April 15, 2021-
When I was a kid in Florida, television was new. My family didn’t own a television set, and we didn’t know anyone who did. Back in the early black-and-white days, the kids in our neighborhood only dreamed what we would see if we had a TV.
One day I discovered I could send in two Wheaties labels to Battle Creek, MI, and they would send me a personal TV. I never went through two boxes of cereal so fast. Two labels were sent to Battle Creek, and in two weeks, I received my TV. The package was too small to be my awaited gift. Eagerly opening the box, I discovered a 2 inch by two-inch “TV.” The directions read, “Place the small circle of exposed film in the back of the unit and look at the wonder of nature.” What I had was a mini version of a view master.
One day I saw a TV antenna being installed on a neighbor’s house, only five doors down from my house.
The other neighborhood kids joined me as we stood in the street, outside of the “rich man’s” house. It was a unique and wonderful sight to see this tall antenna, including guide wires, being installed. The 2-man crew strapped the unit to the chimney of the house.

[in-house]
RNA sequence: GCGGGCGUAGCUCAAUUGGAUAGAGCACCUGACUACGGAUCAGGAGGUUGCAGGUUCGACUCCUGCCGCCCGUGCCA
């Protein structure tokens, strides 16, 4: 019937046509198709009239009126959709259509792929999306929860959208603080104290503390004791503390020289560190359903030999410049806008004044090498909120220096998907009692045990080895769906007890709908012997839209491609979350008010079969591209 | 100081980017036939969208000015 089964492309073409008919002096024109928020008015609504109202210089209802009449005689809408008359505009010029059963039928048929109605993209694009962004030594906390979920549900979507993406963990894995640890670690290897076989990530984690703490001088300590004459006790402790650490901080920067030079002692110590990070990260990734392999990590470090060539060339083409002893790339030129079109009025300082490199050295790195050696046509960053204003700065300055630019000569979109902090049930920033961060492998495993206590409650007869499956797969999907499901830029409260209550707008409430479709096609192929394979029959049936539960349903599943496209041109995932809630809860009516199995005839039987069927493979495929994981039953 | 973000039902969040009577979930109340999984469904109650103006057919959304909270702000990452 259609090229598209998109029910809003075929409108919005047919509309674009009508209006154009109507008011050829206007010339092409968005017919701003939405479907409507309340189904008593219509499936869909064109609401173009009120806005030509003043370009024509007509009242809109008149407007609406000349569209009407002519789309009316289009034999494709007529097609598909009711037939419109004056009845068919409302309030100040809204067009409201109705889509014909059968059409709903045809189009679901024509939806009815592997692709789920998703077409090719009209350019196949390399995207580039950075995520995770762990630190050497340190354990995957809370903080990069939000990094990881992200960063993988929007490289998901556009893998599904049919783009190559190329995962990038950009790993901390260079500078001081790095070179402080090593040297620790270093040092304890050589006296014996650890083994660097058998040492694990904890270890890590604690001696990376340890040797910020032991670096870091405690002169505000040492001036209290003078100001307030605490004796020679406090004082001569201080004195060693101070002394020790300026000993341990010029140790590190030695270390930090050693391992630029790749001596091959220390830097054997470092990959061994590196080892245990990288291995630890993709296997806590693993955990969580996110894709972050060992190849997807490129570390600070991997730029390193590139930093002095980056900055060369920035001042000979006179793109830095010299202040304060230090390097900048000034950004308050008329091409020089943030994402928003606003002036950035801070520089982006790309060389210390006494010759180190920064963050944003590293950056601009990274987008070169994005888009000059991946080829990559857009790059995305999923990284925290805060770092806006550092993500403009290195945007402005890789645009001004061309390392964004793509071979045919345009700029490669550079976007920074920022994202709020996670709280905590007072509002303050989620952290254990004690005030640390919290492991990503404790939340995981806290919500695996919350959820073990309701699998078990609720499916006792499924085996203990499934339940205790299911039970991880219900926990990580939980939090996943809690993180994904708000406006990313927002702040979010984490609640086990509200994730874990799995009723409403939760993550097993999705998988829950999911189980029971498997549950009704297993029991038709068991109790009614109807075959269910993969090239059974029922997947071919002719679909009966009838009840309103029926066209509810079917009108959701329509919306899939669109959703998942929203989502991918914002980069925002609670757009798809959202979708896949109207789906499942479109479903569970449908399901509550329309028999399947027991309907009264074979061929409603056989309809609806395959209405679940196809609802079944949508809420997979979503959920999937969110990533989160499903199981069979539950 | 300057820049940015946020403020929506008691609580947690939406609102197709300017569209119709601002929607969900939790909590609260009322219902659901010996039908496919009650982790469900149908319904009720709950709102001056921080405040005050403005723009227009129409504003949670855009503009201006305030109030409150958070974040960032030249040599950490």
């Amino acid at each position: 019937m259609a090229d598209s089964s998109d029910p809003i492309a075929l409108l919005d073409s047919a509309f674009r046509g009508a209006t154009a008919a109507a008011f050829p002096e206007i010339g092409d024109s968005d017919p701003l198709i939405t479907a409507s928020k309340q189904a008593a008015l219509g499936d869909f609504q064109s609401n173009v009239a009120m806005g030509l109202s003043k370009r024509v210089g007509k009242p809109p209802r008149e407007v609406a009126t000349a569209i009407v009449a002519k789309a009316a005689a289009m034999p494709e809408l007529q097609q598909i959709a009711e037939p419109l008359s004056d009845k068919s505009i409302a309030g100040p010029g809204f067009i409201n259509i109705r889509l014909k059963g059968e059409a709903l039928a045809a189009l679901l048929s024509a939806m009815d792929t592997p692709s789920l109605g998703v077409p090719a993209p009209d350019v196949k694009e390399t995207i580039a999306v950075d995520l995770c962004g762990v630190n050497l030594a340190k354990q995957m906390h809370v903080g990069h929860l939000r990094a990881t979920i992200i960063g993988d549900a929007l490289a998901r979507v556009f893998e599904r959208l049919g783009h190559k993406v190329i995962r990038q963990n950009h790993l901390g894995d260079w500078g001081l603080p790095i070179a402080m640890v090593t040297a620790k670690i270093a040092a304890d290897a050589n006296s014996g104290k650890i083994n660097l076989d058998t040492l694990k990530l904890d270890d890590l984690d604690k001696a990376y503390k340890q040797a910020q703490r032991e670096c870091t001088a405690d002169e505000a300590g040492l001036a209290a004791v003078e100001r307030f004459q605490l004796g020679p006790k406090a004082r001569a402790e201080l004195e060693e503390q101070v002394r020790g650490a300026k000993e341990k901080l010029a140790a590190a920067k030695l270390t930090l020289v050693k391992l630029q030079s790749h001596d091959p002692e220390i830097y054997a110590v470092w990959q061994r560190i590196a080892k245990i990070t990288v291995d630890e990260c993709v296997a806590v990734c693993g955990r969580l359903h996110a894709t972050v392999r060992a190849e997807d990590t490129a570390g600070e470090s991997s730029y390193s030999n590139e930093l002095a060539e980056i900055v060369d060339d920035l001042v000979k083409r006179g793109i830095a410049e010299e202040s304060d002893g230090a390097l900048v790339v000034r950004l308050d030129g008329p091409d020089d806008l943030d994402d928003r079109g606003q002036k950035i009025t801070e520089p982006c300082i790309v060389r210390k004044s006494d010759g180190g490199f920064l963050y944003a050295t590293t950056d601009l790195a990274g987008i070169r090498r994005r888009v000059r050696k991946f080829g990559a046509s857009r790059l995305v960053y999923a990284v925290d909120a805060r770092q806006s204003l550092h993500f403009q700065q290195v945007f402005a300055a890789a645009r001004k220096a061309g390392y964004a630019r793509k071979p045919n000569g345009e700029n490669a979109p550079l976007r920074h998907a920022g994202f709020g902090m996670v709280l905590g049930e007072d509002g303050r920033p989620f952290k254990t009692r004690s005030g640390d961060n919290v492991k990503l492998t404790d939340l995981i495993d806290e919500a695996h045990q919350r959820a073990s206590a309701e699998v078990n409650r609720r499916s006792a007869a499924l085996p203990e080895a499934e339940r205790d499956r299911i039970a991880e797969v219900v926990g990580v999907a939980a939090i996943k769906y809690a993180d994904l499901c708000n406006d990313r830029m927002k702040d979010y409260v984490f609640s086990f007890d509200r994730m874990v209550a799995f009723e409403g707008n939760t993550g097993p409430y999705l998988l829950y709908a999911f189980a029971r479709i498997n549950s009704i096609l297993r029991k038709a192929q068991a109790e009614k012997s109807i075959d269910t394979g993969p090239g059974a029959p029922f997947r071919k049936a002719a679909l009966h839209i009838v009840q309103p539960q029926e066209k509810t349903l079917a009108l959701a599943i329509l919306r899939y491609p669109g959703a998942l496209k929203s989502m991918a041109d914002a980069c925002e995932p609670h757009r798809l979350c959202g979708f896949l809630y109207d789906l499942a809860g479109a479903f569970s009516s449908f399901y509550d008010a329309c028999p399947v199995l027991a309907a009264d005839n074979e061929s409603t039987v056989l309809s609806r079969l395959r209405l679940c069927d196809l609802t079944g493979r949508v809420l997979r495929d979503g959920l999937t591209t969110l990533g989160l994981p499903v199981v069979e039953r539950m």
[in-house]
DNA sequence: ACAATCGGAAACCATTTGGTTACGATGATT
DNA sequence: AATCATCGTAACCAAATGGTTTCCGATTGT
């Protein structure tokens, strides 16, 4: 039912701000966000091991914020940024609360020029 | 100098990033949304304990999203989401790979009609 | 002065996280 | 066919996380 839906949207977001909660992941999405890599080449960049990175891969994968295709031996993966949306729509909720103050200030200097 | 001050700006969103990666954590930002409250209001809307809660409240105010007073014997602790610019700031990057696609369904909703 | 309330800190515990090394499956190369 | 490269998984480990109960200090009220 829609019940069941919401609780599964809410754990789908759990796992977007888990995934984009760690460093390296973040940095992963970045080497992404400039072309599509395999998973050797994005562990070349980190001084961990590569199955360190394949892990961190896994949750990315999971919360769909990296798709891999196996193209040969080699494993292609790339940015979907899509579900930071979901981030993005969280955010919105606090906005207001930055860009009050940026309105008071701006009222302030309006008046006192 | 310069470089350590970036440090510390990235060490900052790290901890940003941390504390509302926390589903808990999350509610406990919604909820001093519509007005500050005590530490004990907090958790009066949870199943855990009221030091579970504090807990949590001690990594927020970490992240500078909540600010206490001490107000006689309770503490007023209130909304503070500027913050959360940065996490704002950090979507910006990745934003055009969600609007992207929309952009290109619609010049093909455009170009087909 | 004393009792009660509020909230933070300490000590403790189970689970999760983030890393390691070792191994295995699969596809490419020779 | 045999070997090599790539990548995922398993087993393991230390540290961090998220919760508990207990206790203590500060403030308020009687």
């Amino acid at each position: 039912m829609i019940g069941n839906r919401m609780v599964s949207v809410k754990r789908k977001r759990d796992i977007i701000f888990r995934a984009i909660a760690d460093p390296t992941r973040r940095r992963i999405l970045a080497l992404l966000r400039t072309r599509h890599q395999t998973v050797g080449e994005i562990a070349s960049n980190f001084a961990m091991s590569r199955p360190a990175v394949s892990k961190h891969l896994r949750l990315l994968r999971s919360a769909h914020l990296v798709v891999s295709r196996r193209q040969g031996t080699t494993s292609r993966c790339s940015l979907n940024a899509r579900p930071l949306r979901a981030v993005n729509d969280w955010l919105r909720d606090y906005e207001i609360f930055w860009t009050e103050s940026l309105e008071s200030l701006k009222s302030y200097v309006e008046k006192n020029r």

The installation crew finished their job and drove away. I stayed looking at the house and its new TV antenna. I stood for 10 to 15- minutes, but no one invited me in to see the new TV, the first one in the neighborhood.
Months later, when my father’s boss invited us over to his house to see The Lone Ranger on his 12-inch black-and-white round screen, I saw my first TV program and TV set. The strange fact was I always assumed the setting for the Lone Ranger was Texas, and there was snow all over the screen. That moment, I heard the word “static” for the first time. We were 90-miles from the broadcasting station and received interference (snow) on the screen. The snow didn’t bother me. I was in another rich man’s home experiencing TV for the first time.